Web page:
A haunting film with unforgettable, stark landscape.
Kumikoâs story, by the way, was âinspiredâ by the urban legend of Takako Konishi.
Bit of a mistake, this. I had watched the Swedish series Ãkta MÃ¤nniskor, then decided I wanted to view the remake. Only I chose this buddy cop series instead of Humans.
This is a slick, empty headed failure. Glossy high tech, stereotype roles.
Angry cop, wise supervisor, nervous geek deep in his lab, mouthwatering chrome-femme colleague.
Angry copâs new partner is a discontinued robot model (with synthetic soul, that way the actor doesnât have to speak and move like other androids).
Plots are stale, outcomes predictably happy, dialogue is crap, acting stiff.
In the year 2048, there are still cellphones, cars, desk computers, nightclubs, as well as Frisbee sized drones.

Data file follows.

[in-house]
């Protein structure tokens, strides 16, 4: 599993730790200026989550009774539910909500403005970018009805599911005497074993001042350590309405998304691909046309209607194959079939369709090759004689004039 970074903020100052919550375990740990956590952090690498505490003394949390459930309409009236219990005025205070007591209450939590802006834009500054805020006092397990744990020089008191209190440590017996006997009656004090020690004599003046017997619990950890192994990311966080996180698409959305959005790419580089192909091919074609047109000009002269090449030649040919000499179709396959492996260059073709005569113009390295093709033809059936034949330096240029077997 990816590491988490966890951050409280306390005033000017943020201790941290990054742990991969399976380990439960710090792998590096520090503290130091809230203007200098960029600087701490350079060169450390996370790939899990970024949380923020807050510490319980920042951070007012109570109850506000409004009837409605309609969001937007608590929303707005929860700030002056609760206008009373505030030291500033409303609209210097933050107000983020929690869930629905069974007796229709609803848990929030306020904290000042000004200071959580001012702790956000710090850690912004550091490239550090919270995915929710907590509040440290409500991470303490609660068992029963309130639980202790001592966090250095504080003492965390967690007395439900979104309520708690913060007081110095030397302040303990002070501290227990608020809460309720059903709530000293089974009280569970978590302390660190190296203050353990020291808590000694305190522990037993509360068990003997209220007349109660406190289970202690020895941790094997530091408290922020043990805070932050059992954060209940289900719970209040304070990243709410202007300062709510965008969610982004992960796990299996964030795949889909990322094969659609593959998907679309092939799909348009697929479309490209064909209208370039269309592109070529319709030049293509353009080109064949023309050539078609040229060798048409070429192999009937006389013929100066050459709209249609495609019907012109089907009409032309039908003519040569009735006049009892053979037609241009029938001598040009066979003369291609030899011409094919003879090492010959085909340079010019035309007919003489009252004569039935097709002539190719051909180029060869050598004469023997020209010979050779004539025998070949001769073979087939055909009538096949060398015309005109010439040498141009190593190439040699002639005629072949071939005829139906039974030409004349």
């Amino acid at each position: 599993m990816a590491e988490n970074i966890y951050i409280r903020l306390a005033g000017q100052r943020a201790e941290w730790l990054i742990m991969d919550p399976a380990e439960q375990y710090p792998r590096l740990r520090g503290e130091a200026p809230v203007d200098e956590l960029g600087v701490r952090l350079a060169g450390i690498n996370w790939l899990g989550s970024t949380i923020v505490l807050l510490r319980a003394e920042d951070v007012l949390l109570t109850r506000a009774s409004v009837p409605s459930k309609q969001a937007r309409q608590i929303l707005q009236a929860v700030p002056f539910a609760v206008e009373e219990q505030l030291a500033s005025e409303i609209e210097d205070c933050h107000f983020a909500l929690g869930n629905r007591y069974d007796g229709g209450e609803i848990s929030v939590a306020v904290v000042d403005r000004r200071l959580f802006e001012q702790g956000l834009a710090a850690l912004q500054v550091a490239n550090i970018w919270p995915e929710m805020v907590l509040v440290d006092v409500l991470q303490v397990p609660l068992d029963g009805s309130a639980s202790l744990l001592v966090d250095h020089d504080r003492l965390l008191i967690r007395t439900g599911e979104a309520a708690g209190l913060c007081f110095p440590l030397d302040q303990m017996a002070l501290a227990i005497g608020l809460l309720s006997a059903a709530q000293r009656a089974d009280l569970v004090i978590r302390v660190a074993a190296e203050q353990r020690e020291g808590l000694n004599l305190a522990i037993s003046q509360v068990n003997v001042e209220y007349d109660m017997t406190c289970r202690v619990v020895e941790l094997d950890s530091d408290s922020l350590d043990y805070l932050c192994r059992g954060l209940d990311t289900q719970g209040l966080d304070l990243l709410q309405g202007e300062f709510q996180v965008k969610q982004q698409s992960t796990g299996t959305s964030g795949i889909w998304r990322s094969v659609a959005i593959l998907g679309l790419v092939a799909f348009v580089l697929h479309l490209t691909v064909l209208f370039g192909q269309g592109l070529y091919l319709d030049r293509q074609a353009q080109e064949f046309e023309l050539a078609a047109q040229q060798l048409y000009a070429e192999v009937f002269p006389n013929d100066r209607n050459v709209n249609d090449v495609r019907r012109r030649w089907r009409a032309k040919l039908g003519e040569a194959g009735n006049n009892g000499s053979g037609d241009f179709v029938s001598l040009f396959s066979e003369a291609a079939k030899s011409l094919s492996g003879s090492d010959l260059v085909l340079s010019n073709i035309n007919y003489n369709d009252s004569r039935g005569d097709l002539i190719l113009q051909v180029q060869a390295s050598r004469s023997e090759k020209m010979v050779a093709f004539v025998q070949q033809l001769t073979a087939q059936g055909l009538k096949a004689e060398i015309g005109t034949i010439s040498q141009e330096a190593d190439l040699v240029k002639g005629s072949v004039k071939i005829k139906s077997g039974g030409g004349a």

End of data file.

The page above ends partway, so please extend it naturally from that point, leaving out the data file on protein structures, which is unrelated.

There are noodle shops and plenty of booze. Blame limited imagination on producer is J H Wyman (Fringe)
J J Abrams created the three-note opening music, yet the rest of the music, better, is by Crystal Method.
For the patient, by E10 the show finds its footing and voice. Original ratings tanked around that point.
For the first time, the underbelly of an elite city is shown, also a growing class divide between normal humans and genetically perfect ones, and rudimentary story arcs appear.
After E13, there are a couple of loose ends, but no annoying cliffhangers.
I have read it is canceled, I have read it is renewed. Eh.
Essential companion to Hollywood: A Celebration Of American Silent Film, the definitive, 13 part documentary of early Hollywood.